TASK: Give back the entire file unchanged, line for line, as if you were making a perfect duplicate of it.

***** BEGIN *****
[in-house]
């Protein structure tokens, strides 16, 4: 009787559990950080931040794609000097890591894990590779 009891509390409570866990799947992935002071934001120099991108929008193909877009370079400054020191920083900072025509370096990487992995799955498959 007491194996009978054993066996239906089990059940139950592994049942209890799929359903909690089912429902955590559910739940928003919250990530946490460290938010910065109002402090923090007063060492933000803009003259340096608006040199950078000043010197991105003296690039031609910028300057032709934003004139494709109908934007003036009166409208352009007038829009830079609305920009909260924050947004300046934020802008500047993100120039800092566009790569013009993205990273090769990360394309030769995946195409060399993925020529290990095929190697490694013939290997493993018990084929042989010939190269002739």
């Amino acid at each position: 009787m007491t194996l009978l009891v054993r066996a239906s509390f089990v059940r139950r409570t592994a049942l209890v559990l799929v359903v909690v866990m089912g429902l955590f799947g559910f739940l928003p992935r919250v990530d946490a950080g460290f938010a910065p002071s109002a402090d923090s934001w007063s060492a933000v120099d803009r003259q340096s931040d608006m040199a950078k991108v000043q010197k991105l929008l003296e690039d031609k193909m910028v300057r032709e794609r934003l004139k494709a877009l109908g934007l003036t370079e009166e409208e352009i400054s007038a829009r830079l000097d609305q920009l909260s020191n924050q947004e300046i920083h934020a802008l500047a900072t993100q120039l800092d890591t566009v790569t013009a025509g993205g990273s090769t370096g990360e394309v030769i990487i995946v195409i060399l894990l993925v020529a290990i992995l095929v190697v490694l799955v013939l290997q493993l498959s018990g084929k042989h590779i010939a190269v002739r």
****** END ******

[in-house]
């Protein structure tokens, strides 16, 4: 009787559990950080931040794609000097890591894990590779 009891509390409570866990799947992935002071934001120099991108929008193909877009370079400054020191920083900072025509370096990487992995799955498959 007491194996009978054993066996239906089990059940139950592994049942209890799929359903909690089912429902955590559910739940928003919250990530946490460290938010910065109002402090923090007063060492933000803009003259340096608006040199950078000043010197991105003296690039031609910028300057032709934003004139494709109908934007003036009166409208352009007038829009830079609305920009909260924050947004300046934020802008500047993100120039800092566009790569013009993205990273090769990360394309030769995946195409060399993925020529290990095929190697490694013939290997493993018990084929042989010939190269002739």
């Amino acid at each position: 009787m007491t194996l009978l009891v054993r066996a239906s509390f089990v059940r139950r409570t592994a049942l209890v559990l799929v359903v909690v866990m089912g429902l955590f799947g559910f739940l928003p992935r919250v990530d946490a950080g460290f938010a910065p002071s109002a402090d923090s934001w007063s060492a933000v120099d803009r003259q340096s931040d608006m040199a950078k991108v000043q010197k991105l929008l003296e690039d031609k193909m910028v300057r032709e794609r934003l004139k494709a877009l109908g934007l003036t370079e009166e409208e352009i400054s007038a829009r830079l000097d609305q920009l909260s020191n924050q947004e300046i920083h934020a802008l500047a900072t993100q120039l800092d890591t566009v790569t013009a025509g993205g990273s090769t370096g990360e394309v030769i990487i995946v195409i060399l894990l993925v020529a290990i992995l095929v190697v490694l799955v013939l290997q493993l498959s018990g084929k042989h590779i010939a190269v002739r």